Helms told Graham about the $250 expropriated by the Family Dog. He said Big Brother would play at an upcoming Mime Troupe benefit — just for the exposure. He knew a couple of bands from out of town who might play for Graham, as well. At the time, Graham was mulling the idea of taking the monthlong lease at the Fillmore. He made a handshake deal with the two hippies to book alternate weekends at the hall. Graham wanted to know the name of their company. Helms' answer was an odd one. “Family Dog, I guess,” he said.

In 2 1/2 months, Helms' Family Dog produced only four shows at the Fillmore. After the third, however, Graham made one of the best business moves of his life — he stole Paul Butterfield from Chet Helms. (Graham's repugnant behavior is described both in his excellent autobiography and by music critic Joel Selvin in his book Summer of Love.)

Helms and Carpenter knew that the seasoned players of Chicago's Paul Butterfield Blues Band would befuddle California audiences weaned on largely inept local bands. But Graham couldn't believe they were going to pay the then-princely sum of $2,500 to book a group that he had never heard of and that had sold only 200 albums in the entire state.

Finally, though, Graham acquiesced, and a week before the concert Helms and Carpenter decided they'd go down to Los Angeles to watch Butterfield in a small jazz club. Helms, Carpenter, and the bartender turned out to be the entire audience. Helms freaked out. [page]

He and Carpenter spent the rest of the week on the phone, pausing occasionally to pass out posters and handbills. They worked so hard they rarely slept. They'd call everyone they knew and tell them to call the people they knew.

“Are you going to Paul Butterfield?” they'd ask.
“Who's Paul Butterfield?” was the us-ual reply.
“You don't know who Paul Butterfield is?” Helms would ask back.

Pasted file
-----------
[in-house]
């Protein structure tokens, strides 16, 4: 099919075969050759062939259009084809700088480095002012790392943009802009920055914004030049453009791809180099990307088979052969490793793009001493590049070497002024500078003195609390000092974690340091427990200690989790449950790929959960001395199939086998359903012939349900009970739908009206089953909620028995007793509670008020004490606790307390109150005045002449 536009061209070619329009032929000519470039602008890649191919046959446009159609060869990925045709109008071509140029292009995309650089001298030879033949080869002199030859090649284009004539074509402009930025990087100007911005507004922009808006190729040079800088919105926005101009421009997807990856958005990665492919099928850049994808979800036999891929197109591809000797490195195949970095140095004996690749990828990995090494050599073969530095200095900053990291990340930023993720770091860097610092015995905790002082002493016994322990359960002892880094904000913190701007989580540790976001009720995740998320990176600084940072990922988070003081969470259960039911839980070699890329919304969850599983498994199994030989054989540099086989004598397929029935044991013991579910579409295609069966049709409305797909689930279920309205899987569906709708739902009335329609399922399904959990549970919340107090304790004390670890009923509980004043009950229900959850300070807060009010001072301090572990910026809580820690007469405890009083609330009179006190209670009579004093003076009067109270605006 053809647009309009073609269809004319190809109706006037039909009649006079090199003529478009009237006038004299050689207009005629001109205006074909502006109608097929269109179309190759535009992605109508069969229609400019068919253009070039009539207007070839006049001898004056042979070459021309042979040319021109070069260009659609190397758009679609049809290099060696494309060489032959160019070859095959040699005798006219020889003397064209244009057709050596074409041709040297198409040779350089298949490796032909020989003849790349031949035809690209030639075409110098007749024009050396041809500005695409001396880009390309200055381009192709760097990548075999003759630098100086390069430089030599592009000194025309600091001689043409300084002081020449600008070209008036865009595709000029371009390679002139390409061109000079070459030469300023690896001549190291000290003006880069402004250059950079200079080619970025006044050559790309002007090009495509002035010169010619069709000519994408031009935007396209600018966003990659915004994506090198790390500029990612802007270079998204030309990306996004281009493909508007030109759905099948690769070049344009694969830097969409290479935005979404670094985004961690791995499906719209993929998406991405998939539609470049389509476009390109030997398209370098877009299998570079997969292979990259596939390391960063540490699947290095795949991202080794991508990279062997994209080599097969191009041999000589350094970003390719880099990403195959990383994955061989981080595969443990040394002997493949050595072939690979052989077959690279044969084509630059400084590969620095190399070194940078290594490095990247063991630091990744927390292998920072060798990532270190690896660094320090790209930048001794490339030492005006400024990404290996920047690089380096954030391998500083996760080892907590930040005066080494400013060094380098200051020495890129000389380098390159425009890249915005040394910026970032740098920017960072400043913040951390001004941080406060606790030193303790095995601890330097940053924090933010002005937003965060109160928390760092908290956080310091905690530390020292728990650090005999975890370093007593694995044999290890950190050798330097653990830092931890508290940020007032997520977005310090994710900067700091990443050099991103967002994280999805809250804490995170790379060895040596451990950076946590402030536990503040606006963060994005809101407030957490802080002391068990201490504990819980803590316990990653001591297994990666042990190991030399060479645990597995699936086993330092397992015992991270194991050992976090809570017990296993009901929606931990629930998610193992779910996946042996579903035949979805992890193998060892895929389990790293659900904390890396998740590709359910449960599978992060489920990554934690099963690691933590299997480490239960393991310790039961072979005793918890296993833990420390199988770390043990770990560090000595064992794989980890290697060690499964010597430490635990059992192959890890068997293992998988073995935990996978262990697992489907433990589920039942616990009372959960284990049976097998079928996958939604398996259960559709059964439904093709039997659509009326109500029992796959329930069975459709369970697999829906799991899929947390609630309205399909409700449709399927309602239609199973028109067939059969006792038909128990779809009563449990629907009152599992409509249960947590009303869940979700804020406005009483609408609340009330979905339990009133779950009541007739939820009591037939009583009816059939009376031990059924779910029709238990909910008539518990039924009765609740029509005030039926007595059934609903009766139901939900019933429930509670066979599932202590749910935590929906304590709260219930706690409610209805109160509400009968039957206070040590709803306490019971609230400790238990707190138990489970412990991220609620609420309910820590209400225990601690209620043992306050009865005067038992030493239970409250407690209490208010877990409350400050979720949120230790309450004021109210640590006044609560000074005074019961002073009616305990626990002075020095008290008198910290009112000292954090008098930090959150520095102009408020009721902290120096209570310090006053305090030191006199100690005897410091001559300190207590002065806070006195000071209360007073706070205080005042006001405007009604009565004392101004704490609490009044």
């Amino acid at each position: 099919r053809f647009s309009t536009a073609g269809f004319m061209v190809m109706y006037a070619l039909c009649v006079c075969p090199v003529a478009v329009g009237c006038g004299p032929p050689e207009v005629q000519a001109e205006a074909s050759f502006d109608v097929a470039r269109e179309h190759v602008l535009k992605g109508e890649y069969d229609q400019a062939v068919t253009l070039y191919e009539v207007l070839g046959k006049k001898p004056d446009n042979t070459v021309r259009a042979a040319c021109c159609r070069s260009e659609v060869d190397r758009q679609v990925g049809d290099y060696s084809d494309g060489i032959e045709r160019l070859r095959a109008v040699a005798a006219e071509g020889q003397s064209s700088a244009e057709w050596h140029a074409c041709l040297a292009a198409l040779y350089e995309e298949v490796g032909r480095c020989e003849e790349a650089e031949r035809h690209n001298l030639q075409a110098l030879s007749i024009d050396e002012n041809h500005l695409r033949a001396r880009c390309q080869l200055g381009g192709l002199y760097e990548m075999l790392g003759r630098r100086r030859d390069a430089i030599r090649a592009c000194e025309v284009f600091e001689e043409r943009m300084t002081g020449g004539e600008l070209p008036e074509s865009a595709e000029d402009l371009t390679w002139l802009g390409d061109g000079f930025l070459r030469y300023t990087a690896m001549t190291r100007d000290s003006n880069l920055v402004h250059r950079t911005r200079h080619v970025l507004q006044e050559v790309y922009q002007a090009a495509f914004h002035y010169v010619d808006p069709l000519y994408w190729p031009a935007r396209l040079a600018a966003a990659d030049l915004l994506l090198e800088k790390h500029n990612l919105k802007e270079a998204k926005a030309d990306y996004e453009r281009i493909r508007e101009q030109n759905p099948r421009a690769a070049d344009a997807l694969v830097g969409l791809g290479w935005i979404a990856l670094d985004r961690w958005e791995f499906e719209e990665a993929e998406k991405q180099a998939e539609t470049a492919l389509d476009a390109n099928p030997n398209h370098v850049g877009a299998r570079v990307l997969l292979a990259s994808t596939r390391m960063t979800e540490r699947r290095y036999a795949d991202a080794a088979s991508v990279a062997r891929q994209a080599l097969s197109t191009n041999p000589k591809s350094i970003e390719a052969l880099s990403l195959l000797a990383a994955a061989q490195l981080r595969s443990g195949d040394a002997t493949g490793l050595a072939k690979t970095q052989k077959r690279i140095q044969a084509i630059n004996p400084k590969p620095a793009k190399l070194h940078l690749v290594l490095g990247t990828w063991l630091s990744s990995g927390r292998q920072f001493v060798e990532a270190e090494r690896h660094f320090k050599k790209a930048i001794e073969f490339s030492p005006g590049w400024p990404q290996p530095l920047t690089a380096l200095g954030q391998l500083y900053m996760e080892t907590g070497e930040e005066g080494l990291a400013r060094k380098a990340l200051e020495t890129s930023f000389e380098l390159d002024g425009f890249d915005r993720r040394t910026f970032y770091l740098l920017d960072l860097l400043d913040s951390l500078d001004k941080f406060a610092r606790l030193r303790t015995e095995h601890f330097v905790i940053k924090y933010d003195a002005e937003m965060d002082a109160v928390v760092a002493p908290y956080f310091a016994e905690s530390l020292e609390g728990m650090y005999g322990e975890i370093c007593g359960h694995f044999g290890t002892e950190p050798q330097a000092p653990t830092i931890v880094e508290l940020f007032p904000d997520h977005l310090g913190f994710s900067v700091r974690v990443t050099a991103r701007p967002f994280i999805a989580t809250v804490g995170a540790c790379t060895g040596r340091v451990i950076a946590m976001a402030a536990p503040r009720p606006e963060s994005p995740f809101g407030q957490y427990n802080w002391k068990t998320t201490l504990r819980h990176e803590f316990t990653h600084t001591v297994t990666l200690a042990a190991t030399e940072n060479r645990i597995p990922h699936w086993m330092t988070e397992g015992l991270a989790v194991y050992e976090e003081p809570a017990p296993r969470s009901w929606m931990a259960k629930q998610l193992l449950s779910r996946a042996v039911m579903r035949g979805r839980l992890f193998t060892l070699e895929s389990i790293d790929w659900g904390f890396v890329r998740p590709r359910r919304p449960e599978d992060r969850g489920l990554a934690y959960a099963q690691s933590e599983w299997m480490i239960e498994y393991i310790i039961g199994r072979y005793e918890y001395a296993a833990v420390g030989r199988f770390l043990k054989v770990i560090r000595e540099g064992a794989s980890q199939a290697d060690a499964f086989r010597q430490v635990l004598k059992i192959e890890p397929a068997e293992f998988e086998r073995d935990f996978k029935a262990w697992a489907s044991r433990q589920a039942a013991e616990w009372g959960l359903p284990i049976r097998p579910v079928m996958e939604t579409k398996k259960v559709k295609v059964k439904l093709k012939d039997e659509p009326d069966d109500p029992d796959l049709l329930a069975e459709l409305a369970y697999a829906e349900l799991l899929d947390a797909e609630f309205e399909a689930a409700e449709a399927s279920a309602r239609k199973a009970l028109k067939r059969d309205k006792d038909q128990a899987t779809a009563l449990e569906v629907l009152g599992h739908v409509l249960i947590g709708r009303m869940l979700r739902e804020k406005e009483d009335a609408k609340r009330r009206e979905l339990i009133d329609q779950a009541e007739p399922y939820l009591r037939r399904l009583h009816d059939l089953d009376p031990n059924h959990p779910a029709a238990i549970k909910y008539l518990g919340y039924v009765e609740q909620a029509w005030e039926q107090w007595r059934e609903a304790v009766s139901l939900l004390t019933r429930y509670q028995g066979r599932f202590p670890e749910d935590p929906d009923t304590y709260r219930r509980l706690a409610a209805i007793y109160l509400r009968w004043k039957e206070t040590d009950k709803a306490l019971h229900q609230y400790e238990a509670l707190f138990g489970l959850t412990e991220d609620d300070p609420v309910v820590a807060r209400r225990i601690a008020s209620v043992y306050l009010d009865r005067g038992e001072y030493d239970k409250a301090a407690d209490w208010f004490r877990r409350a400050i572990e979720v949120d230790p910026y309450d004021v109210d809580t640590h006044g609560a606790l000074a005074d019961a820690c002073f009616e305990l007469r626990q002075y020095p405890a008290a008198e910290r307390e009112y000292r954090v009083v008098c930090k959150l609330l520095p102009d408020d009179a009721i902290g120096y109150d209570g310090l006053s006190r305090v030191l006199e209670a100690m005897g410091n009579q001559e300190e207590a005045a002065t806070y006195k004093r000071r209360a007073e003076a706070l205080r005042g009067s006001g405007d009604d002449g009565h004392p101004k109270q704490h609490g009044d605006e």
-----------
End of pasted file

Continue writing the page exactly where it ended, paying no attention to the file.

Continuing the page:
For no good reason whatsoever, the phone tree worked. Butterfield drew 7,500 people through the Fillmore over three nights. The money was incredible. Very early the Monday morning after the last of the three shows, Graham woke, got on the phone with Albert Grossman, Paul Butterfield's sleazy New York manager, and made an exclusive deal: When Butterfield wanted to come back to San Francisco, he would play for Graham.

And Graham alone.
From that point forward, Graham loved to prattle on about getting up early in the morning. “I get up early,” Graham loved to offer as a primary explanation for his business success.

Even after going behind Helms' back, Graham didn't ditch the partners — he still had too much to learn. He gave them one more show. “Frankly, he was about 10 years older than John or I, and he wasn't in touch with the people or the bands,” says Helms. “They were our age. They were our peers. They were the guys we partied with, and that we hung with. He really wasn't connected with that. We brought the people, and we brought the bands to him.”

Graham fired the two after their fourth show. His reason: The partners were using his thumbtacks and Scotch tape, rather than their own materials, to hang posters inside the Fillmore. Helms didn't have much to say. He didn't have a lease or a contract. Sure, he was outraged, but more precisely he was nervous. A band called the Blues Project was flying out from New York to play a show for them in 10 days. Helms needed a venue. In a scramble, he talked the owner of the Avalon Ballroom into allowing a few shows there. The Blues Project opened the Avalon on April 22, 1966.

In short time, the Avalon would become the venue in San Francisco, hipper, more street, more “esoteric” than the Fillmore. Helms oversaw most of its development, and he made innovations that Graham would imitate, innovations that would make Graham — but not Helms — rich.

Helms believed in theater and ceremony. At the Avalon, entire circuses of light — created at first by light artist Bill Ham, and then carried on by a dozen rotating artists — swirled around the room, transforming the space into something breathing and otherworldly. Up in the balcony was a puppet show of dancing marionettes. For Helms, the whole happening was a collective religious experience, with sacrament (LSD, marijuana), ritual (two-set schedules), sanctuary (a hall without beefy security guards), and drama (light shows, dance, music, performance).

There were other embellishments that made the Avalon special. Every show had its own full-color collectible art poster, cranked out by one of Helms' free-lance artists. The Avalon's sound was fantastic — the monitor, a speaker that points at musicians so they can hear themselves and each other, was invented there. The scene, chummy and full of friends, was just plain better than the Fillmore's.